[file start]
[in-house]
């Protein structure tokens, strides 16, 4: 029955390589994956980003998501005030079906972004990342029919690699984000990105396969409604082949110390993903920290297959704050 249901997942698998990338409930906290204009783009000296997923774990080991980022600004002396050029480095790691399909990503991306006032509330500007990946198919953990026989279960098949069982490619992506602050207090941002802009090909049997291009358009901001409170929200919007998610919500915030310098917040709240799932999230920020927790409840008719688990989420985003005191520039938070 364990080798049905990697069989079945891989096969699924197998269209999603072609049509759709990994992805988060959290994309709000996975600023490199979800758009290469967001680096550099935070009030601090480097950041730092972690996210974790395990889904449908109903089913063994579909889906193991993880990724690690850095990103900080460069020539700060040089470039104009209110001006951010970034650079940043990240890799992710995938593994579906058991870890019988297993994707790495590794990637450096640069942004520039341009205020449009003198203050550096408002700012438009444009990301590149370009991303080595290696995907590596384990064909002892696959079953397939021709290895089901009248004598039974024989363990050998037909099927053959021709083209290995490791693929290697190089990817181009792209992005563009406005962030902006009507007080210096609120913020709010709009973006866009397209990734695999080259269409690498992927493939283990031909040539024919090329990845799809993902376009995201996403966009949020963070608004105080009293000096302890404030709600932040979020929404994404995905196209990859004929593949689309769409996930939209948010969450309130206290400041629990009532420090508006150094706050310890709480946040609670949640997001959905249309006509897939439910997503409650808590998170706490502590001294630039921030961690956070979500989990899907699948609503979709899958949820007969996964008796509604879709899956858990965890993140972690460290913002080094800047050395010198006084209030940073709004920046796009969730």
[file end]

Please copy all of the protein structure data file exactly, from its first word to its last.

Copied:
[in-house]
């Protein structure tokens, strides 16, 4: 029955390589994956980003998501005030079906972004990342029919690699984000990105396969409604082949110390993903920290297959704050 249901997942698998990338409930906290204009783009000296997923774990080991980022600004002396050029480095790691399909990503991306006032509330500007990946198919953990026989279960098949069982490619992506602050207090941002802009090909049997291009358009901001409170929200919007998610919500915030310098917040709240799932999230920020927790409840008719688990989420985003005191520039938070 364990080798049905990697069989079945891989096969699924197998269209999603072609049509759709990994992805988060959290994309709000996975600023490199979800758009290469967001680096550099935070009030601090480097950041730092972690996210974790395990889904449908109903089913063994579909889906193991993880990724690690850095990103900080460069020539700060040089470039104009209110001006951010970034650079940043990240890799992710995938593994579906058991870890019988297993994707790495590794990637450096640069942004520039341009205020449009003198203050550096408002700012438009444009990301590149370009991303080595290696995907590596384990064909002892696959079953397939021709290895089901009248004598039974024989363990050998037909099927053959021709083209290995490791693929290697190089990817181009792209992005563009406005962030902006009507007080210096609120913020709010709009973006866009397209990734695999080259269409690498992927493939283990031909040539024919090329990845799809993902376009995201996403966009949020963070608004105080009293000096302890404030709600932040979020929404994404995905196209990859004929593949689309769409996930939209948010969450309130206290400041629990009532420090508006150094706050310890709480946040609670949640997001959905249309006509897939439910997503409650808590998170706490502590001294630039921030961690956070979500989990899907699948609503979709899958949820007969996964008796509604879709899956858990965890993140972690460290913002080094800047050395010198006084209030940073709004920046796009969730």